The effects of co-morbidity in defining major depression subtypes associated with long-term course and severity

K. J. Wardenaar, H. M. Van Loo, T. Cai, M. Fava, M. J. Gruber, J. Li, P. De Jonge, A. A. Nierenberg, M. V. Petukhova, S. Rose, N. A. Sampson, R. A. Schoevers, M. A. Wilcox, J. Alonso, E. J. Bromet, B. Bunting, S. E. Florescu, A. Fukao, O. Gureje, C. HuY. Q. Huang, A. N. Karam, D. Levinson, M. E. Medina Mora, J. Posada-Villa, K. M. Scott, N. I. Taib, M. C. Viana, M Xavier, Z. Zarkov, R. C. Kessler

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21 Citations (Scopus)

Abstract

Background. Although variation in the long-term course of major depressive disorder (MDD) is not strongly predicted by existing symptom subtype distinctions, recent research suggests that prediction can be improved by using machine learning methods. However, it is not known whether these distinctions can be refined by added information about co-morbid conditions. The current report presents results on this question. Method. Data came from 8261 respondents with lifetime DSM-IV MDD in the World Health Organization (WHO) World Mental Health (WMH) Surveys. Outcomes included four retrospectively reported measures of persistence/severity of course (years in episode; years in chronic episodes; hospitalization for MDD; disability due to MDD). Machine learning methods (regression tree analysis; lasso, ridge and elastic net penalized regression) followed by k-means cluster analysis were used to augment previously detected subtypes with information about prior co-morbidity to predict these outcomes. Results. Predicted values were strongly correlated across outcomes. Cluster analysis of predicted values found three clusters with consistently high, intermediate or low values. The high-risk cluster (32.4% of cases) accounted for 56.6-72.9% of high persistence, high chronicity, hospitalization and disability. This high-risk cluster had both higher sensitivity and likelihood ratio positive (LR+; relative proportions of cases in the high-risk cluster versus other clusters having the adverse outcomes) than in a parallel analysis that excluded measures of co-morbidity as predictors. Conclusions. Although the results using the retrospective data reported here suggest that useful MDD subtyping distinctions can be made with machine learning and clustering across multiple indicators of illness persistence/severity, replication with prospective data is needed to confirm this preliminary conclusion.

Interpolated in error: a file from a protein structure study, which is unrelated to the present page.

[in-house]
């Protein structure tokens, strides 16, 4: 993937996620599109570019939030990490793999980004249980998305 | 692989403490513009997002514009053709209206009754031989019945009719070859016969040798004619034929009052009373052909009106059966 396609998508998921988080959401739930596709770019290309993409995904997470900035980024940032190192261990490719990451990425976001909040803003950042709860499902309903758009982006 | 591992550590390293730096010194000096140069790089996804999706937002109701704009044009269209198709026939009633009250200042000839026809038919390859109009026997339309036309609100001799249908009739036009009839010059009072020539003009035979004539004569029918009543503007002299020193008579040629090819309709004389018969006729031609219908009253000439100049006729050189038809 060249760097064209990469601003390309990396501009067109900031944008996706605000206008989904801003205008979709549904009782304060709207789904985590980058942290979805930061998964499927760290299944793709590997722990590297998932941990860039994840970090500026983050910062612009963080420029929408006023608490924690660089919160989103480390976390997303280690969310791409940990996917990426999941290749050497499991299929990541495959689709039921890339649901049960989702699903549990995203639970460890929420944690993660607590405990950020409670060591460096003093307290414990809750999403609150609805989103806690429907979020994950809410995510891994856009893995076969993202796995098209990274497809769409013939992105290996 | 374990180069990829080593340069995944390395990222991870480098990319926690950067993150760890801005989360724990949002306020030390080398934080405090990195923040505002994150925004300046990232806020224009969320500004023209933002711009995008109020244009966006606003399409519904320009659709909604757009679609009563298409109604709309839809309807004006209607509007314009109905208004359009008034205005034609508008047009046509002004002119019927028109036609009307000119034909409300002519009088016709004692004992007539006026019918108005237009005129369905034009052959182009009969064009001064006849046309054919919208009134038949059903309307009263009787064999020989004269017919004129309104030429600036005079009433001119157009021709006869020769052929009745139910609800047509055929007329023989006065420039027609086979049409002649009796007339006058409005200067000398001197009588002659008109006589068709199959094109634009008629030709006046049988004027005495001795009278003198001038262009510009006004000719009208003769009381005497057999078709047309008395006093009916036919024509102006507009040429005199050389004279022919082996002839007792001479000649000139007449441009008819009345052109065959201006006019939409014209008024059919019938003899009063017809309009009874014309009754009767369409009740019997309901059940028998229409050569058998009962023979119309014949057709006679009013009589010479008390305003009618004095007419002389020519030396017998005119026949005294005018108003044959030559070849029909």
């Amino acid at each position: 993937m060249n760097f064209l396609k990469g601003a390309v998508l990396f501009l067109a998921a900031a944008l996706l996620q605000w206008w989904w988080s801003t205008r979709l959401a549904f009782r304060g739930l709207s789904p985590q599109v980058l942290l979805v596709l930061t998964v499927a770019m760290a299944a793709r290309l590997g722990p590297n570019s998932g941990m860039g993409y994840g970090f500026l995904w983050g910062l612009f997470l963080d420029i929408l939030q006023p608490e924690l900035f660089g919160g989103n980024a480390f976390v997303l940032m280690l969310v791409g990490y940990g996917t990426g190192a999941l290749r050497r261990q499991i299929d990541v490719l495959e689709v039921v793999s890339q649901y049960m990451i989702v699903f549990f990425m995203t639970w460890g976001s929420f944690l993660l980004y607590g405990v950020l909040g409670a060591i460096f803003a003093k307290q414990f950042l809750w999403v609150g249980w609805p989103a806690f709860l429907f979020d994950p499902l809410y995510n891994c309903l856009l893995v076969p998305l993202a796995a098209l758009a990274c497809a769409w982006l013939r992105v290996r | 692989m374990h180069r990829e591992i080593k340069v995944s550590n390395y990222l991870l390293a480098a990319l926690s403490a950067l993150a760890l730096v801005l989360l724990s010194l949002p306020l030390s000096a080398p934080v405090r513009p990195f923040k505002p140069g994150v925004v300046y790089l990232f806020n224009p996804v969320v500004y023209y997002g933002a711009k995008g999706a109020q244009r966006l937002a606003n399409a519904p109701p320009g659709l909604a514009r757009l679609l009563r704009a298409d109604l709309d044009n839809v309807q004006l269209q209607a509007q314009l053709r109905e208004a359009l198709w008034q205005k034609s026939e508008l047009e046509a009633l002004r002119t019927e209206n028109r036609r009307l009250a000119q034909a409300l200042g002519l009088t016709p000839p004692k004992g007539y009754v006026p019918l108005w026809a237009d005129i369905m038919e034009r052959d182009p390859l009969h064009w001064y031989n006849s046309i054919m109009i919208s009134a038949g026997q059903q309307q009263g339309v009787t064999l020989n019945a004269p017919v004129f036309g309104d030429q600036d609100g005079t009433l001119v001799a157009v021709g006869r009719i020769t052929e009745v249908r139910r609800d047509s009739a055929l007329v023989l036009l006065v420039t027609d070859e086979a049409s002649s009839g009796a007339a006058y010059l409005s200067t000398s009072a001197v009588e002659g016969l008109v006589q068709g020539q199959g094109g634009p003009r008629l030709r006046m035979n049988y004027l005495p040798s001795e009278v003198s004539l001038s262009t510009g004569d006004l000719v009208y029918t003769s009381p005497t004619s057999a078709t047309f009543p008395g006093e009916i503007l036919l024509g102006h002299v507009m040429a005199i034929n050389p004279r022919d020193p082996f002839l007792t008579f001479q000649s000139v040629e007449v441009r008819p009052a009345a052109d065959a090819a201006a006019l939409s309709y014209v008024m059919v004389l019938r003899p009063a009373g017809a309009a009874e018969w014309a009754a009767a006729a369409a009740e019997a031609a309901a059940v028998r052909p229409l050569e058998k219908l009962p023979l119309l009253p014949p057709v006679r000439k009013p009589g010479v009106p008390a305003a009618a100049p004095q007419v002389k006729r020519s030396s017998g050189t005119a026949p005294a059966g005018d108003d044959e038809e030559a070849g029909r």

Original languageEnglish
Pages (from-to)3289-3302
Number of pages14
JournalPsychological Medicine
Volume44
Issue number15
DOIs
Publication statusPublished - 12 Nov 2014

Keywords

  • Co-morbidity
  • data mining
  • depression subtypes
  • depression symptom profiles
  • elastic net
  • machine learning
  • predictive modeling
  • risk assessment

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    Wardenaar, K. J., Van Loo, H. M., Cai, T., Fava, M., Gruber, M. J., Li, J., ... Kessler, R. C. (2014). The effects of co-morbidity in defining major depression subtypes associated with long-term course and severity. Psychological Medicine, 44(15), 3289-3302. https://doi.org/10.1017/S0033291714000993